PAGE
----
Rationale: Previous research with male subjects has demonstrated that alternative non-drug reinforcers reduce self-administration of drugs of abuse under a wide variety of conditions. Recent findings indicate sex differences in drug self-administration, and females may be more responsive to the suppressive effects of pharmacological treatment strategies than males; however, it is not known whether or not there are similar sex differences in the effect of behavioral interventions, such as non-drug reinforcers, on drug self-administration. Objectives: The goal of this research was to determine whether the suppressive effects of non-drug reinforcers vary as a function of sex using behavioral economic measures in rhesus monkeys. Methods: During daily 3-h sessions, seven male and seven female adult rhesus monkeys orally self-administered concurrently available phencyclidine (PCP) and water, PCP and saccharin, or saccharin and water, from two separate spouts, under a series of fixed-ratio (FR) values. The FR value was varied from 4 to 8, 16, 32, 64, and 128, and the demand (consumption x FR) for PCP was measured in order to determine the effect of concurrent access to saccharin (versus water). Results: The availability of saccharin resulted in reduced PCP self-administration compared with the condition when water was available in both males and females. Consumption of PCP and saccharin was similar between the sexes under the two conditions when water was concurrently available. When saccharin was available with PCP, PCP responses and deliveries were reduced in both sexes at low to intermediate FR values, but the amount of PCP consumed (mg/kg) was reduced significantly more in females than in males only at FR 32. Conclusions: Non-drug reinforcers are an effective treatment for drug abuse in females as well as males over a range of PCP FR values. Males show elevated drug-maintained responding compared with females, but when differential body weights are considered (mg/kg) females consume more than males only under limited schedule parameters.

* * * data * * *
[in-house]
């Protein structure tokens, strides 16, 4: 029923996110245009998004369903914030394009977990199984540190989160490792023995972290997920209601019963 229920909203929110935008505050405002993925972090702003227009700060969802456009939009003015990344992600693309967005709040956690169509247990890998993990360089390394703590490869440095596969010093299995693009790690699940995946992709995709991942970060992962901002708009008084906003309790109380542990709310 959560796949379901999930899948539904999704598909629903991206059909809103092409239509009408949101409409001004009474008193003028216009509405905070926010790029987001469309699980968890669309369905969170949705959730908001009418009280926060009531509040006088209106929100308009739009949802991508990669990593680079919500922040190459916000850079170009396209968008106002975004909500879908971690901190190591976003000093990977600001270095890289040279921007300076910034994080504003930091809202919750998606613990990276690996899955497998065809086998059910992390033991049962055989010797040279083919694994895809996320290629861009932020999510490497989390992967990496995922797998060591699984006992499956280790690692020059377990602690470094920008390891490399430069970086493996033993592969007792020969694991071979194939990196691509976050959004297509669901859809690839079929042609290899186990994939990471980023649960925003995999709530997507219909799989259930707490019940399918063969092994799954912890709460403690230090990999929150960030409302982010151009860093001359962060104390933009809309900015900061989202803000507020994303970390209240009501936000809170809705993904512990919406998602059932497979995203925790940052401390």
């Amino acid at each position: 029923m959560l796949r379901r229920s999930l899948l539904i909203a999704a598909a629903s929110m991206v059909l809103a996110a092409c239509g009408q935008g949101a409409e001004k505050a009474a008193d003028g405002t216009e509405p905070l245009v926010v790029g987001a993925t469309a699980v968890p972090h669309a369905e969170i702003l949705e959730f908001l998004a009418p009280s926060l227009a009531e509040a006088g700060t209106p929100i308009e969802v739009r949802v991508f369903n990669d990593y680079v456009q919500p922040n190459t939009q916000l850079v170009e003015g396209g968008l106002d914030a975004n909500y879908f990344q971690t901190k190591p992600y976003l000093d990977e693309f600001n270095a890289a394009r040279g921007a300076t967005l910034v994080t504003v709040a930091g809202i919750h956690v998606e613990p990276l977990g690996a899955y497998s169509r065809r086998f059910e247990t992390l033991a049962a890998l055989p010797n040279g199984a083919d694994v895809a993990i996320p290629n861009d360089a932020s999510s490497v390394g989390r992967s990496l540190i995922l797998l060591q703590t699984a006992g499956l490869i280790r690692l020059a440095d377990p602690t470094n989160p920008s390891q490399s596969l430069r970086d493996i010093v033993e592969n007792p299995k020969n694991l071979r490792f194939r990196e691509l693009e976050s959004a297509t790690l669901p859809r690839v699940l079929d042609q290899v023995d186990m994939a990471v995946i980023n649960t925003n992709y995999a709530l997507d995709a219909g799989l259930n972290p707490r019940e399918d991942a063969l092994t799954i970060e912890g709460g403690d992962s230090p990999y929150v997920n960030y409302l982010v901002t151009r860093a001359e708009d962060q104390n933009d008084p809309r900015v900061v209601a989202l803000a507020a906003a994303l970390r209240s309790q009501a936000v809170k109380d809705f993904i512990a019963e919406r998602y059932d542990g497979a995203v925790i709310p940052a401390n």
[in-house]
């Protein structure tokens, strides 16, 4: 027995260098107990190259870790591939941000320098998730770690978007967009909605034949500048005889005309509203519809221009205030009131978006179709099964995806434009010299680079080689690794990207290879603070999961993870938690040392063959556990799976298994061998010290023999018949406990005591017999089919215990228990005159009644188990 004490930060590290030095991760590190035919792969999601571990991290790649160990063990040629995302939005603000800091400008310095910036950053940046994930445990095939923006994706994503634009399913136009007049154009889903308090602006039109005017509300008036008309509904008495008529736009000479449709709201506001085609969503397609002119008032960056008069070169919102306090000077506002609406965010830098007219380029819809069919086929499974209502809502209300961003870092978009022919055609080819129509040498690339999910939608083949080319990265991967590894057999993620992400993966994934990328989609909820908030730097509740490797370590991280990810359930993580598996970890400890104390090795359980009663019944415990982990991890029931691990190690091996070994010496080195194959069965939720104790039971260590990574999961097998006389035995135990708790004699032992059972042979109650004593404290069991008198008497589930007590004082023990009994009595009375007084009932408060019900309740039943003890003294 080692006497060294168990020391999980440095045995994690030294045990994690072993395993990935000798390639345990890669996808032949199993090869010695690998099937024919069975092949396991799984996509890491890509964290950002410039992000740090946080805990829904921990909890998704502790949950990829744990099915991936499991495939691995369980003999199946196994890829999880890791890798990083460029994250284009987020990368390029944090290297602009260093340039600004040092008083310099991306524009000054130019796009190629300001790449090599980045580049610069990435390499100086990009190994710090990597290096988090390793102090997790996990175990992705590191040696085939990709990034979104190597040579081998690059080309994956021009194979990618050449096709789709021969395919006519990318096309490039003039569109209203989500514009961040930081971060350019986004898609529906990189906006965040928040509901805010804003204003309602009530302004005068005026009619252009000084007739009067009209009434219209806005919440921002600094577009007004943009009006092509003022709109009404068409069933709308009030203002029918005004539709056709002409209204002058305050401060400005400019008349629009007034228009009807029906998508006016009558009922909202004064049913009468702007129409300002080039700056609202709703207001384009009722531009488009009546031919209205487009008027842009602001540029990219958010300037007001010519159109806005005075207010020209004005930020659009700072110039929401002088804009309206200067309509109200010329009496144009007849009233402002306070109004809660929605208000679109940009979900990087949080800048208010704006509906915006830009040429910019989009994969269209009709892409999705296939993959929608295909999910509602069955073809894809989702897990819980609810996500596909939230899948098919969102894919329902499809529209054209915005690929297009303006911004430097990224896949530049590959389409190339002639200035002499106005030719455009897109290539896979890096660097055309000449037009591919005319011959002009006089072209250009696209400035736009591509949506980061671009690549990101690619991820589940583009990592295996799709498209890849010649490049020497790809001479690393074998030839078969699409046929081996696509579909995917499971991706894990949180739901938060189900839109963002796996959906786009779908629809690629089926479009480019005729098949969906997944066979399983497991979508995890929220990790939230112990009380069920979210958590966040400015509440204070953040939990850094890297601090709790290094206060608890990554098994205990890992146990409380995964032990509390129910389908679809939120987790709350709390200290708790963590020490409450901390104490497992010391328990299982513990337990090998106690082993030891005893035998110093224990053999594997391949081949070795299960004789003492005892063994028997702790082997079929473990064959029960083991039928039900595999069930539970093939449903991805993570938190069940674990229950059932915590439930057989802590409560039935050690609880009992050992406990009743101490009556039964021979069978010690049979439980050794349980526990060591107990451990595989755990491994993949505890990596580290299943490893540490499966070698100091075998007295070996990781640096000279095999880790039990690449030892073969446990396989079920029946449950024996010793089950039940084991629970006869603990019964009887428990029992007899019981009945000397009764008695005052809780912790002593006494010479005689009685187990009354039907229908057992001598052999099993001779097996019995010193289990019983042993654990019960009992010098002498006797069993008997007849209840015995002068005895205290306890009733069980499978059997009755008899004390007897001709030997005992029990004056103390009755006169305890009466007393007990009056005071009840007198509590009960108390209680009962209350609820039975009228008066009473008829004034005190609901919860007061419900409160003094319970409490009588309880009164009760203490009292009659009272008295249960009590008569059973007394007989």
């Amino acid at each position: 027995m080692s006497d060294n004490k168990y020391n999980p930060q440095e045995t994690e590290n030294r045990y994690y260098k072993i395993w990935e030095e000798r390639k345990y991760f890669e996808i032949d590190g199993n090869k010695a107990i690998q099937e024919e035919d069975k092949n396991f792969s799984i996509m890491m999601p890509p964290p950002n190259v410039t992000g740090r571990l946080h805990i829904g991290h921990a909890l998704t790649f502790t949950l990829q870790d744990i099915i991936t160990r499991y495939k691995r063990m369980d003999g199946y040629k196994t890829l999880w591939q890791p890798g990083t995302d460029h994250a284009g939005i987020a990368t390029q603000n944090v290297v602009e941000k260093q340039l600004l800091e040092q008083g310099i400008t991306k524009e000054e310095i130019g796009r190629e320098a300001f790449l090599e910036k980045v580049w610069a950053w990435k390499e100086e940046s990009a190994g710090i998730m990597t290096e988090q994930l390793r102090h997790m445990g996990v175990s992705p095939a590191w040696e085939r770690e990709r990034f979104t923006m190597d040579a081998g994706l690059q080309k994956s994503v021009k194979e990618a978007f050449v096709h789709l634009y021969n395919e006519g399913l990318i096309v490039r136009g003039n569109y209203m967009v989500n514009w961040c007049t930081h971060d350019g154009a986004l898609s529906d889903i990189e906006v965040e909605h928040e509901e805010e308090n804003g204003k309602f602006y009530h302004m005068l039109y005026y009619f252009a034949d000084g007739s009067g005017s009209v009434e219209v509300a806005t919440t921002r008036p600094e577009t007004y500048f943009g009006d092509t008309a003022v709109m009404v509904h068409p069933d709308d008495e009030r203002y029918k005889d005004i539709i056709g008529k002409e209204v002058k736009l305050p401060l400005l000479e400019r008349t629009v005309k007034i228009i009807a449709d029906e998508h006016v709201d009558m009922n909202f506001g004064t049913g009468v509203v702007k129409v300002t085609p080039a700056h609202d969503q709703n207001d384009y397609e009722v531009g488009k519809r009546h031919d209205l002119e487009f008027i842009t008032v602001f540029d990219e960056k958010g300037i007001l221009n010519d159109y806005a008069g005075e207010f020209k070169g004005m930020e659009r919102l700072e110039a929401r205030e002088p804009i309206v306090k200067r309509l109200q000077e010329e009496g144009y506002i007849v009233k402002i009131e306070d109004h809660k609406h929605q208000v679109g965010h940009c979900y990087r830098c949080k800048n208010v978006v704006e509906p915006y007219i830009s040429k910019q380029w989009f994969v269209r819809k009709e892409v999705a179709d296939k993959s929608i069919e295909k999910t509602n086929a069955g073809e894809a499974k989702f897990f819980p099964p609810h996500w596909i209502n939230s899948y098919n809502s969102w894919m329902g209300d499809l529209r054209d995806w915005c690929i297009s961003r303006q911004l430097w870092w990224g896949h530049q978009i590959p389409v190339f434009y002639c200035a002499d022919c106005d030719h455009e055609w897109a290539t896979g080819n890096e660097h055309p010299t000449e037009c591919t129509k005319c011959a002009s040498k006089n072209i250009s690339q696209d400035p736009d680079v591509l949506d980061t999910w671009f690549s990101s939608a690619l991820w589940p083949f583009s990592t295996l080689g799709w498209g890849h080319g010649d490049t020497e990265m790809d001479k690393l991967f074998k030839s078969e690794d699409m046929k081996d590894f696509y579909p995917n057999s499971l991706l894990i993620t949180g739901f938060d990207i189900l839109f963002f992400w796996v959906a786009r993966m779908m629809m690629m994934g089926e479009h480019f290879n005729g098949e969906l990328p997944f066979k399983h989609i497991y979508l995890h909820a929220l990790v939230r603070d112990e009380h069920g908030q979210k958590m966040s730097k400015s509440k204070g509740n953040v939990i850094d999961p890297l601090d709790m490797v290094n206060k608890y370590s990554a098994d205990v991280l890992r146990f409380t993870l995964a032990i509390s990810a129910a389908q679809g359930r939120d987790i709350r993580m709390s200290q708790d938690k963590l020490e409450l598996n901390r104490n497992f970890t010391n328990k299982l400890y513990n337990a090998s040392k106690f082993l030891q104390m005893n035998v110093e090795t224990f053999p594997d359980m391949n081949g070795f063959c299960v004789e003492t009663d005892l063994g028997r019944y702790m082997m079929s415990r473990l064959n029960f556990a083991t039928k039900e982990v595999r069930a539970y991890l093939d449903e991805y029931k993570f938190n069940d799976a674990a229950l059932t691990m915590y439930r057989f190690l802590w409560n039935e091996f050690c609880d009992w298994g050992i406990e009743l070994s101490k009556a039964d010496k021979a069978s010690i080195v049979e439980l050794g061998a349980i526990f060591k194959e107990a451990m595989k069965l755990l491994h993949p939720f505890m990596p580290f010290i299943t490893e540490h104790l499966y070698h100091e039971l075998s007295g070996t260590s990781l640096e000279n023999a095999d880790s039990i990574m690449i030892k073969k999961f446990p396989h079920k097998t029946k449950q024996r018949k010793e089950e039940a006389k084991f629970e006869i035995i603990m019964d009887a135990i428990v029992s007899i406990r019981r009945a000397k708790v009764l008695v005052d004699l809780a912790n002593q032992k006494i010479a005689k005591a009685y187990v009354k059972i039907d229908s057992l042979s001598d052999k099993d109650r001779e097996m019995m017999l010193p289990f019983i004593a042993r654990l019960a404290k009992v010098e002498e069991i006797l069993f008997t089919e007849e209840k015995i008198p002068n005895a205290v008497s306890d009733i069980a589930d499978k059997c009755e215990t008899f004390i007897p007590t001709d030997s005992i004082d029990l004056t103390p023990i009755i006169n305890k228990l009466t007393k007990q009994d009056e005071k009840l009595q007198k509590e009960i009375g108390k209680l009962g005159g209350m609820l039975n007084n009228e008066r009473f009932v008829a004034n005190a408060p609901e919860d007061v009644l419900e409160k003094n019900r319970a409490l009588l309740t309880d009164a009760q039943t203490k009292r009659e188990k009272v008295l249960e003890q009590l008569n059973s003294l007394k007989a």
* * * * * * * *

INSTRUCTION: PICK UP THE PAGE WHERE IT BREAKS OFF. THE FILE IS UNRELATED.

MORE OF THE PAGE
Bibliographical noteFunding Information:
Acknowledgements This research was supported by grants RO1 DA02486–22 and K05 DA15267–01 (MEC) from the National Institute of Drug Abuse and grant F31 AA005575–02 (KPC) from the National Institute on Alcohol Abuse and Alcoholism. The authors gratefully acknowledge Jennifer Mickelberg, Megan Roth, Tina Gremel, and Katherine Klammer for their assistance in collecting the data, Megan Roth for her helpful comments on the manuscript and Andrew Morgan for his help with the figures.
- Behavioral economics
- Non-drug alternative reinforcer
- Rhesus monkey
- Sex differences